My name is Caitlin Hill, and I am originally from Ludlow, Vermont. I was offered this opportunity to tell you about my Co-Op assignment with GE Aviation and my amazing experience as an undergraduate in UVM's College of Engineering and Mathematics (CEMS).
I transferred to UVM from Lehigh University in Pennsylvania after my sophomore year. It was not an easy decision, but it did not take long for me to realize that I had made the right one. The opportunities that I have had in one year at UVM tower over the opportunities I had in two years at Lehigh. The relationships I have developed with my professors and the guidance I have received from them has been invaluable.
How did I end up in engineering? I have always been told to find a job I love. This seemed like something easier said than done, but I would give it my best shot. So, having loved math, science and mechanics since elementary school, I decided to major in mechanical engineering. I have enjoyed all of my classes, but I couldn't help but wonder what it would be like in the real world. When I started thinking about what I wanted to do with my degree, I realized that I had absolutely no idea.
The work world is different than school, but in what way? I will graduate with an engineering degree, but what will actually make me a good engineer? Will it really make a difference if I just skim that chapter in my textbook instead of reading it in full? These questions were answered for me on my six-month Manufacturing Engineering Co-Op with GE Aviation in Rutland, VT. I realized that I knew a lot more than I thought I did.
The classes I have taken proved very helpful when I was working with robotics to improve the efficiency of production or analyzing the surface finish looking for potential defects from a process change I was trying to implement. I was thankful for each and every project presentation I had been forced to do when I had to present my work and results to a room full of managers and the Vice President of Aviation Supply Chain. I gained a great appreciation for every course I have taken.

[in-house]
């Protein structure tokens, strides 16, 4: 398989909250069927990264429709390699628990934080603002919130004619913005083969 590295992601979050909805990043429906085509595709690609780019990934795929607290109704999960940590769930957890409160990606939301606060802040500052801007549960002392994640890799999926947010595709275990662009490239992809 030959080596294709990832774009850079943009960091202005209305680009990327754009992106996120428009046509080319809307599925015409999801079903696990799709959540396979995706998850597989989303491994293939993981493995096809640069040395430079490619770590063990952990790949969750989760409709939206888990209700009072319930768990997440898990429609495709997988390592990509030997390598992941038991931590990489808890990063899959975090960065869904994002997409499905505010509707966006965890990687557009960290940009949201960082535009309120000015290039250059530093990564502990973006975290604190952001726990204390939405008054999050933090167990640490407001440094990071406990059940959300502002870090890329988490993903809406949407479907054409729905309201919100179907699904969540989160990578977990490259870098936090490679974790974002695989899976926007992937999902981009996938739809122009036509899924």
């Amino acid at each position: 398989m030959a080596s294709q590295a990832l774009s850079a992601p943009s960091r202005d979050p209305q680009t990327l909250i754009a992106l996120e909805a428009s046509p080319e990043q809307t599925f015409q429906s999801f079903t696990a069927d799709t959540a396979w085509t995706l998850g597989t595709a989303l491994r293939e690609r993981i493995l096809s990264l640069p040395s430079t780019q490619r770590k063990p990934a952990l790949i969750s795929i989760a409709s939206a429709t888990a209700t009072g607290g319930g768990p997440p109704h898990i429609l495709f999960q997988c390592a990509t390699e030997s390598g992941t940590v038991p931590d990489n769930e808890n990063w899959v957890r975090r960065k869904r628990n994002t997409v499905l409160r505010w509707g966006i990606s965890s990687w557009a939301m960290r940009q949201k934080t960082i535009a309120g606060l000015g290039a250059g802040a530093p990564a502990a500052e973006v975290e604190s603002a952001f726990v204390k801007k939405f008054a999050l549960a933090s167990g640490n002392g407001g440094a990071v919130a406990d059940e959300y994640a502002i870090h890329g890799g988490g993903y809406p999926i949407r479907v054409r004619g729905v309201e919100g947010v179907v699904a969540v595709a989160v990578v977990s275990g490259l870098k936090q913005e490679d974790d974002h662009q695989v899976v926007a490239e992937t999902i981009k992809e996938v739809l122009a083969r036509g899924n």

I also learned a great deal from GE. I now have substantial metal fabrication experience where, prior to my Co-Op, I had none. I know how much the slightest bit of inflation can affect a business and how to combat it. Most importantly, I learned that work can, and should, be fun.
Not only did I get the chance to see all of my hard work in class actually put to good use, I realized that there is so much more to an engineering education at UVM than you think. The small size of the College of Engineering and Mathematics has allowed me to have a close relationship with all of my classmates and professors. Learning to be comfortable asking for help from professors and collaborating in groups with other students is just as important as what we are tested on in class.
My Co-Op experience has changed my perspective in so many ways. My fears of being successful on the job have been eased. The remainder of my coursework will be tailored to new interests in fabrication techniques and manufacturing processes. I can't express how lucky I feel to have found that job so early in my life.
I now know what to expect when I graduate and what is expected of me. Thanks to UVM and my GE Co-Op experience, I feel prepared for the real world. So, go to career services, utilize your advisor and professors, and try a Co-Op or internship. Take advantage of every opportunity that crosses your path. You'll be glad you did.